Disney Pixar have once again out done themselves by raising the bar in this out-of-this-world CG animation masterpiece. WALL-E is the follow up to the studio's hugely successful production, Ratatouille, which won Best Animated Feature at the 2007 Oscars.
Directed by Andrew Stanton, who has worked on Toy Story 2, Monsters Inc. and Finding Nemo, WALL-E initially appears to be ticking all the boxes of a comedy, but it soon becomes clear that a love story is unravelling.
WALL-E, a cross between E.T. and Johnny 5, is the only robot left on earth, after humankind's mass exodus due to a mounting rubbish disposal problem. A team of robots (WALL-Es - Waste Allocation Load Lifter Earth-Class) are left to clean up Earth so that the humans can return from their space cruise on board the Axiom (a huge spaceship housing the entire population of Earth).
Hundreds of years pass and WALL-E is the only robot that is still operating. He continues to compact rubbish from the never-ending pile.
There isn't any need for dialogue in the opening twenty minutes, as the stunning terrain WALL-E inhabits is enough of a stimulant to suffice, with Disney Pixar's masterful interpretation of a future world.
Throughout his extended lifetime, WALL-E has gone far beyond his initial programmed capabilities, as he has developed a personality. He retrieves items from the hordes of rubbish that catch his eye, and adds them to his everexpanding collection.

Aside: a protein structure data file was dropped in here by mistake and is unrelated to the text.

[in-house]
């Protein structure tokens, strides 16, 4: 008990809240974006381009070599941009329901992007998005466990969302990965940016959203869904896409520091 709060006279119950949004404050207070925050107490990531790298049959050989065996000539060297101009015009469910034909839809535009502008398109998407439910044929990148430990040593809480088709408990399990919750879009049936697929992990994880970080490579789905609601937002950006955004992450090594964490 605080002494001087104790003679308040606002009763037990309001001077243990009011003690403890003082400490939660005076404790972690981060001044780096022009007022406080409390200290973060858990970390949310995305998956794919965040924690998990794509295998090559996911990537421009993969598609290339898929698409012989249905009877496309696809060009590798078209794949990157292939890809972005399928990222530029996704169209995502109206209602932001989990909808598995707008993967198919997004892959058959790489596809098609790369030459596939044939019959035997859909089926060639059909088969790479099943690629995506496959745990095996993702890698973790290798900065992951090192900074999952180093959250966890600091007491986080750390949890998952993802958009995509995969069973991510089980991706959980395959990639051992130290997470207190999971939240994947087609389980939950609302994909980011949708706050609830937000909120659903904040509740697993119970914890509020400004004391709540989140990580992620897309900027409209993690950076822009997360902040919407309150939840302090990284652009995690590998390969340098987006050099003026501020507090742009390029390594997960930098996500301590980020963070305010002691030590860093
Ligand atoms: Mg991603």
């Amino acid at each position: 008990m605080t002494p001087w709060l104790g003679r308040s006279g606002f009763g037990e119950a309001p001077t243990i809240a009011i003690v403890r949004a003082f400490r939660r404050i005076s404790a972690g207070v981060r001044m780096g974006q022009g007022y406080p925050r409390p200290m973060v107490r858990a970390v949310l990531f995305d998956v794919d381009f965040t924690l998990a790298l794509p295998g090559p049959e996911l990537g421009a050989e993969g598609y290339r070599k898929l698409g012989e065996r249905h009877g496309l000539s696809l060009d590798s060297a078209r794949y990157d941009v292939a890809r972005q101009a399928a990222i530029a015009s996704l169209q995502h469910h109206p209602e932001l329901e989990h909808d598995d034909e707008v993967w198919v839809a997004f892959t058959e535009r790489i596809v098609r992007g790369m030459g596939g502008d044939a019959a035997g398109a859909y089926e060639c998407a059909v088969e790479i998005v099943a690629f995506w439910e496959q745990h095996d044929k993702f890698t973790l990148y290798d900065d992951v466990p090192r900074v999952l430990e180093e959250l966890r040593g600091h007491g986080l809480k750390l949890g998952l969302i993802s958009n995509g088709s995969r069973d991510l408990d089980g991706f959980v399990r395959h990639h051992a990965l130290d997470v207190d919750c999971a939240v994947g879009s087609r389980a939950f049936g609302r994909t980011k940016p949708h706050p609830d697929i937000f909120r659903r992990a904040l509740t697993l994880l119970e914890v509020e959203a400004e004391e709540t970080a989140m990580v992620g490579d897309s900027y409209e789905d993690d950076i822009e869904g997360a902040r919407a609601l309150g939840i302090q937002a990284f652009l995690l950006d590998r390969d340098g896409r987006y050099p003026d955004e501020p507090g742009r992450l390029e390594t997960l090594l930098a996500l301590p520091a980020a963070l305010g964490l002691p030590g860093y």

WALL-E is not all alone, as he has company in the form as a cockroach, a sign that he needs and thrives off interaction.
On a routine day, his monotonous daily exertions lead him to be in the firing line from a landing spaceship. After digging a hole and hiding, WALL-E reappears to discover a robot (EVE - Extraterrestrial Vegetation Evaluator) scanning the earth for anything living.
After a frosty reception, the two robots begin to spark up a friendship and WALL-E gives EVE a guided tour of his home. He shows Eve a Rubix Cube, light bulb and his copy of Hello Dolly on VHS, which is played through an iPod. But it's not until WALL-E brings out a plant that EVE's scanning device receives a positive hit and instantly takes the plant, locking it inside of her and shutting down.
When the spaceship returns for EVE, WALL-E cannot face life without her, so becomes a stowaway, as he hangs on the outside of the ship as it travels back to the Axiom.
Little does WALL-E know, that he will have to try and save the Earth.
WALL-E's attachment to EVE is strong, but his refusal to give up proves to be an attractive quality. This is by no means a conventional romcom, and in theory, the film shouldn't work, but from the water-tight narrative to the phenomenal aesthetics, WALL-E is an all-round triumph.